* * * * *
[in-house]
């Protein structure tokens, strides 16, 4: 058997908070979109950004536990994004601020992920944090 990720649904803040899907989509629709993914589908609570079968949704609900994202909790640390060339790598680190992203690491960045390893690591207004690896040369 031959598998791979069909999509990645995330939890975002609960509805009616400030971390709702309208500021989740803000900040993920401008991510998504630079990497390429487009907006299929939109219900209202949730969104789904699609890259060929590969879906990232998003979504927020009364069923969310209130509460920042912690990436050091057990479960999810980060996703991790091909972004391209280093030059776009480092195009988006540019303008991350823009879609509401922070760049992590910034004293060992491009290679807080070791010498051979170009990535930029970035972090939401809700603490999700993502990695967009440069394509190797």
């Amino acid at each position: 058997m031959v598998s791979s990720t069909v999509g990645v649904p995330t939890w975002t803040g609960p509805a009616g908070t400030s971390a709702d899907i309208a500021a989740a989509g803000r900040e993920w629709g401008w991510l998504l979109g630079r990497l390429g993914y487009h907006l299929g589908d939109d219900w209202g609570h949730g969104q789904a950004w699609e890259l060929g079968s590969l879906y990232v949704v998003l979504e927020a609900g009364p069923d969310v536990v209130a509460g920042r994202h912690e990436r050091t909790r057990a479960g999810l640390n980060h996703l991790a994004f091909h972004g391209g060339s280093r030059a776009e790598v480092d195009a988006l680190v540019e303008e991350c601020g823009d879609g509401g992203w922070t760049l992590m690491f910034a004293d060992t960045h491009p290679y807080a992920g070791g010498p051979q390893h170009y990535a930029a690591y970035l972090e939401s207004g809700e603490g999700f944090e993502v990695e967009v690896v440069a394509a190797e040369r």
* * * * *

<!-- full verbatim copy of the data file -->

[in-house]
């Protein structure tokens, strides 16, 4: 058997908070979109950004536990994004601020992920944090 990720649904803040899907989509629709993914589908609570079968949704609900994202909790640390060339790598680190992203690491960045390893690591207004690896040369 031959598998791979069909999509990645995330939890975002609960509805009616400030971390709702309208500021989740803000900040993920401008991510998504630079990497390429487009907006299929939109219900209202949730969104789904699609890259060929590969879906990232998003979504927020009364069923969310209130509460920042912690990436050091057990479960999810980060996703991790091909972004391209280093030059776009480092195009988006540019303008991350823009879609509401922070760049992590910034004293060992491009290679807080070791010498051979170009990535930029970035972090939401809700603490999700993502990695967009440069394509190797």
């Amino acid at each position: 058997m031959v598998s791979s990720t069909v999509g990645v649904p995330t939890w975002t803040g609960p509805a009616g908070t400030s971390a709702d899907i309208a500021a989740a989509g803000r900040e993920w629709g401008w991510l998504l979109g630079r990497l390429g993914y487009h907006l299929g589908d939109d219900w209202g609570h949730g969104q789904a950004w699609e890259l060929g079968s590969l879906y990232v949704v998003l979504e927020a609900g009364p069923d969310v536990v209130a509460g920042r994202h912690e990436r050091t909790r057990a479960g999810l640390n980060h996703l991790a994004f091909h972004g391209g060339s280093r030059a776009e790598v480092d195009a988006l680190v540019e303008e991350c601020g823009d879609g509401g992203w922070t760049l992590m690491f910034a004293d060992t960045h491009p290679y807080a992920g070791g010498p051979q390893h170009y990535a930029a690591y970035l972090e939401s207004g809700e603490g999700f944090e993502v990695e967009v690896v440069a394509a190797e040369r």